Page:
There are cases you need to make provision for something, and if it is for a good reason, go ahead and do what needs to be done. But to worry about something that probably never happens, or when it really happens you cannot change it, does not make any sense. If you believe in God, the best thing to do is to turn over your problems simply to Him, because He is able to take care of it all. And simply stop worrying, because it is probably not going to help you in any way.
You can find peace of mind by committing yourself to God in prayer. In order to do that, speak to God like a friend. Present him your worries, your struggles and your cares. Be honest. Tell whatever is on your heart. There is nothing too great for Him to carry, and nothing too small for Him to note. The more you are able to honestly express, the more you will be able to let things go.
Be confident! After having done your part, commit yourself into His hands, and accept whatever the outcome may be. We can conquer the stressors around us through the power that God is giving to us.
Sleep studies are done if nothing seems to help your insomnia or control your stress that’s keeping you awake at night. You’ll spend the night at a sleep center and during that time, your breathing, heart and brain waves and eye and body movement will be monitored.
If you still have trouble falling asleep you can try a relaxing tea at night. Valerian and Passionflower are some herbs that can help you fall asleep easier.
If you’ve tried everything else but just can’t seem to get a good night’s sleep you may need to resort to meds for a short period, because the side effects of lacking a good night’s sleep are various. Just work on resolving quickly the underlying problems that caused your insomnia, so that you do not create a dependency on those medications.
Prevention Techniques for Stress-Induced Insomnia
After you get into the vicious cycle of stress-induced insomnia, you may have a long road to travel before you get back to a normal sleep pattern. The best thing you can do for yourself and your health is to prevent it from happening. But even if you are in the vicious cycle already, taking care of those basic measures will be fundamental to improve your quality of sleep.
One thing you can do if you suspect that the stress-related insomnia is caused by work is to set boundaries such as letting you spend time with family or relaxing in the evening without answering calls or emails.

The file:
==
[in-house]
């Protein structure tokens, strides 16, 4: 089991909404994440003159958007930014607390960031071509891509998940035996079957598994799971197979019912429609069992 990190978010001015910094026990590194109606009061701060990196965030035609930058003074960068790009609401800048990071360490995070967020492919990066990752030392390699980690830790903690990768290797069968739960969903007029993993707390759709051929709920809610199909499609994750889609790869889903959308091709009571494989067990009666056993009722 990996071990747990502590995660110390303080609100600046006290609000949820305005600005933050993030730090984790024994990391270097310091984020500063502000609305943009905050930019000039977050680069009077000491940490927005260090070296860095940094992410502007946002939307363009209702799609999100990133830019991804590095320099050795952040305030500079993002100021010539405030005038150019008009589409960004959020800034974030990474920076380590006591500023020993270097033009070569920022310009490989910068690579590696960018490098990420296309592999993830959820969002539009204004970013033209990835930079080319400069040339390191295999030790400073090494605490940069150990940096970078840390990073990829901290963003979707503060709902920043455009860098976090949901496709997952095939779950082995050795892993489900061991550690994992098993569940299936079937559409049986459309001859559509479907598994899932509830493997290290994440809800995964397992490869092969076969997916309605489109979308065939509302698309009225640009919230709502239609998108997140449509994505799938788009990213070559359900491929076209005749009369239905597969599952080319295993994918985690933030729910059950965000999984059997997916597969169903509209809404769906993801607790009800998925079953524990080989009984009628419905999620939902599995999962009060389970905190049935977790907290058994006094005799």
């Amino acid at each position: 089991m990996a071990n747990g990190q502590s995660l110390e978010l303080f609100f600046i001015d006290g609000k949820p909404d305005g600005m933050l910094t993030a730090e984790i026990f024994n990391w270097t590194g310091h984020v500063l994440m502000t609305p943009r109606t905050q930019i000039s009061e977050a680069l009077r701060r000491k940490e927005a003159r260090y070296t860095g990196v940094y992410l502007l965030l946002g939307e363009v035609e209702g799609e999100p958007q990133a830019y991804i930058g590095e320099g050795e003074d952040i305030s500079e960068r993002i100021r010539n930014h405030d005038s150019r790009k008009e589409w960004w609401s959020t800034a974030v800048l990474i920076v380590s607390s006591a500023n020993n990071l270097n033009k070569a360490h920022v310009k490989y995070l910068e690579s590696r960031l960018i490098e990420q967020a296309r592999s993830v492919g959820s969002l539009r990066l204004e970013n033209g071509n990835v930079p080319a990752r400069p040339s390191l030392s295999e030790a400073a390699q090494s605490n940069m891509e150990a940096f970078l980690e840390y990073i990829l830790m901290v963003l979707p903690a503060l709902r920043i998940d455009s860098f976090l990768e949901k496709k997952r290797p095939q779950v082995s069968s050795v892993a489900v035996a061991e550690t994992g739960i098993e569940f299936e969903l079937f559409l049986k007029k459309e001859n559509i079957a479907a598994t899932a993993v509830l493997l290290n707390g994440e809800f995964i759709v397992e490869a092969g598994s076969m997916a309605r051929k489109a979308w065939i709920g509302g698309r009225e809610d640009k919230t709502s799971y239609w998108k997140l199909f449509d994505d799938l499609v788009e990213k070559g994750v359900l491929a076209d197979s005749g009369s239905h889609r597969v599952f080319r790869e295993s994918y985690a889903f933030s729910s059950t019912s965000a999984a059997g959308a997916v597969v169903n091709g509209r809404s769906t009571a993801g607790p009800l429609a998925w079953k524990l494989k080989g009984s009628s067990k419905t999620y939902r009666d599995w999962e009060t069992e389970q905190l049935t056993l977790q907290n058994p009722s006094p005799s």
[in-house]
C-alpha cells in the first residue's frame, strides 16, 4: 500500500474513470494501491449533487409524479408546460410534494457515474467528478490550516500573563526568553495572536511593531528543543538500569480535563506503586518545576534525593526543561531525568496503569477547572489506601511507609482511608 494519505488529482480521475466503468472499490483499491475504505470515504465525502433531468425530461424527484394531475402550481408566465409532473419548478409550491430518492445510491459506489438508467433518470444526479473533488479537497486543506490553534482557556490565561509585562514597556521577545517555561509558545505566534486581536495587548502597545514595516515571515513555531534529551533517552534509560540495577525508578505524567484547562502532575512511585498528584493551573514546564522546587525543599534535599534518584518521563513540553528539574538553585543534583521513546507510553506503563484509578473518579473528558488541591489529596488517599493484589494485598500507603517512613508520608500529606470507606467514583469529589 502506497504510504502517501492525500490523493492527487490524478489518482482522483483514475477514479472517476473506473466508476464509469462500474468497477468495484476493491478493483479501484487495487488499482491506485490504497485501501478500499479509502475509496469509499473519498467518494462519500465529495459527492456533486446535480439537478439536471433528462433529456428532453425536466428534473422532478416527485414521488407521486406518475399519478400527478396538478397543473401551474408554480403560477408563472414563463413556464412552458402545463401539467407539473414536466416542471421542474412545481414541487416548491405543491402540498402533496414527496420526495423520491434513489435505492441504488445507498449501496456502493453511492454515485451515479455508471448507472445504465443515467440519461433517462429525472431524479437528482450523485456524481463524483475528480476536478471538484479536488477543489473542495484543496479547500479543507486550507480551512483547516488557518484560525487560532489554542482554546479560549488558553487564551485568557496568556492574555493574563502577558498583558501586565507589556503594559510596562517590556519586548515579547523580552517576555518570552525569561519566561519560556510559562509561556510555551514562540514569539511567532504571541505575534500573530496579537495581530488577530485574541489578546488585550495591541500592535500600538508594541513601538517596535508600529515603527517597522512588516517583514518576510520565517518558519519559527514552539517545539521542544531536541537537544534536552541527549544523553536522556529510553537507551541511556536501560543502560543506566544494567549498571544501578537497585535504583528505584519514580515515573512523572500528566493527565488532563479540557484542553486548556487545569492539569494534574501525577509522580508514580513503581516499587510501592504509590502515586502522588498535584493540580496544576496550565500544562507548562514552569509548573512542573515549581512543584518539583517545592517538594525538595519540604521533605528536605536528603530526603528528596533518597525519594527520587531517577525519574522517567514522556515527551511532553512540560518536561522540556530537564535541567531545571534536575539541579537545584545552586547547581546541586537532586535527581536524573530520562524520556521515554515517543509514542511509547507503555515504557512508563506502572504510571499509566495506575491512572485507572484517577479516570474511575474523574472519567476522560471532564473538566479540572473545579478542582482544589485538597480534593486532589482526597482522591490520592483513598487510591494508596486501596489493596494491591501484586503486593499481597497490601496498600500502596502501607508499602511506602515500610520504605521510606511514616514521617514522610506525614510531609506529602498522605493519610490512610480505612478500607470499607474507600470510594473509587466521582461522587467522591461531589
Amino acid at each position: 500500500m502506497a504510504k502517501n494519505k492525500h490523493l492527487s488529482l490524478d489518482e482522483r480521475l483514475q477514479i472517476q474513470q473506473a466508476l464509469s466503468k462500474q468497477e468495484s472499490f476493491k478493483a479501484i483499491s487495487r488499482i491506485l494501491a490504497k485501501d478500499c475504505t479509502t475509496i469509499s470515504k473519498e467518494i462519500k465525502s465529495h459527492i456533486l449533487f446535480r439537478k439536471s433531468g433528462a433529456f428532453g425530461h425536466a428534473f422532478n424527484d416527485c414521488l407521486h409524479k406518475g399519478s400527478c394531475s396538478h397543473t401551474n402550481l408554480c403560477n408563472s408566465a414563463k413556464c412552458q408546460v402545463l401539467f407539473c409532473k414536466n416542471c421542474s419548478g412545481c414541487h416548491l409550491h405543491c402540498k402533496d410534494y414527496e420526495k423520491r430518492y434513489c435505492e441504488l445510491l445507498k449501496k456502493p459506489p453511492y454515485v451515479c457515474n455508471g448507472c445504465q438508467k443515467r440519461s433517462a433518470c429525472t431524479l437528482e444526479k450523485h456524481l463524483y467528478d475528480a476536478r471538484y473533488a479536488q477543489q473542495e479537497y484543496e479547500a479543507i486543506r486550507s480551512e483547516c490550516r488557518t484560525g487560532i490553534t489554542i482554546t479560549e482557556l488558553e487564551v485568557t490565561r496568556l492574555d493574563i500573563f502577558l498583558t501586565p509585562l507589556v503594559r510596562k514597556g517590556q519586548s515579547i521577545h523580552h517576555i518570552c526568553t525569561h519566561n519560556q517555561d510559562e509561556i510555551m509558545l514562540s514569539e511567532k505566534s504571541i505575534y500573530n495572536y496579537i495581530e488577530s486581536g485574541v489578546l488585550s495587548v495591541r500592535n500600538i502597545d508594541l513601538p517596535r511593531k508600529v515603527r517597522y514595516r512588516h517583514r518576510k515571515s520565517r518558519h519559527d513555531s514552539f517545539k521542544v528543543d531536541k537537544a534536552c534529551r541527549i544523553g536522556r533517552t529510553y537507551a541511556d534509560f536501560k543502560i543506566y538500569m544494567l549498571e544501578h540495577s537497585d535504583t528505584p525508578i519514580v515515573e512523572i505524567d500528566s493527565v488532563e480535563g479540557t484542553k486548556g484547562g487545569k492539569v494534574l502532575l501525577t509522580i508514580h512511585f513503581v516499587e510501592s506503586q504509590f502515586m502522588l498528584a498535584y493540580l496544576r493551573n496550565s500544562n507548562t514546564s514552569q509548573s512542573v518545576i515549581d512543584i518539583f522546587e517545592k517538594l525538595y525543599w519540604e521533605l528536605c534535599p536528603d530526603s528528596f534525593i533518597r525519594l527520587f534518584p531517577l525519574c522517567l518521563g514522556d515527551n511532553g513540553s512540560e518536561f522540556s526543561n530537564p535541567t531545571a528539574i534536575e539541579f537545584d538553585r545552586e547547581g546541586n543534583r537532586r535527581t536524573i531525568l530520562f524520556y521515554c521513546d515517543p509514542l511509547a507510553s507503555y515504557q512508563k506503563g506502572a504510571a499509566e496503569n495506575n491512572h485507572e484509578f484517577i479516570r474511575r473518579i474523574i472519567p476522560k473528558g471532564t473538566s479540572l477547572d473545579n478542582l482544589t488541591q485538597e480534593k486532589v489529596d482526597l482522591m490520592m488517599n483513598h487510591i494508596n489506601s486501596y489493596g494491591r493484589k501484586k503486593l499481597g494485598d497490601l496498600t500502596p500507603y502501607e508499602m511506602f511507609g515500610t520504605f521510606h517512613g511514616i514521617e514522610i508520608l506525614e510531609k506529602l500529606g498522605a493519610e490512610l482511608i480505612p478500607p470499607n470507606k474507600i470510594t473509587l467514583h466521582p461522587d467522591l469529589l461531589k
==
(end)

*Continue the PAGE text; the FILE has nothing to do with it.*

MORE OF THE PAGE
Don’t get roped into so many requests that you can’t handle them all without acute stress. Just say no to the ones that aren’t that critical. Don’t check your email every few minutes. Designate a time during the day and let it go in the evening so your distractions are lessened.
Schedule the things you like to do in the evening hours. Other requests from friends or organizations should be secondary to what means the most to you and how you can unwind in the evening.
When you are at home and relaxing before bedtime, put your cellphone away. Take time to relax or converse without distractions – including the television. After you watch a show, turn off the television and avoid watching it just before bedtime or especially in the bedroom after you go to bed.
News is stressful to watch any time during the day, so limit what you watch that makes you stressful to 30 minutes or less per day. The same with your computer – don’t have it on and blinking at you when you’re trying to relax. Allow for no screen time for an hour before going to bed, be it computer, cell phone or TV.
During the daytime hours it’s important to stay active. Exercise helps to reduce stress so it doesn’t bother you at bedtime and promotes a great night’s sleep. You’ll also want to plan the bedtime hours to be consistent from one day to the next – even on weekends when possible.
Limit caffeine or alcohol and kick the smoking habit, if necessary. These substances can make your nerves jittery at bedtime and keep you from getting the required amount of sleep.
A bedtime ritual can help over time to relax your body and mind and ready it for a good night’s sleep. A warm bath, soft music or a few minutes of reading can go a long way to calm nerves and make you sleepy. Deep breathing exercises and progressive muscle relaxation may help you to relax. Make it a habit to commit yourself to God in prayer.
When insomnia makes it difficult for you to function during the daytime hours, it’s best to see your doctor. A sleep disorder of any time may need special treatment other than the type you purchase over the counter.
You should be as committed to getting the full amount of restful sleep you need as much as you are to a healthy diet and exercise to keep your body in shape. You could suffer a poor quality of life for an extended period of time unless you get the stress – and the sleep problems under control.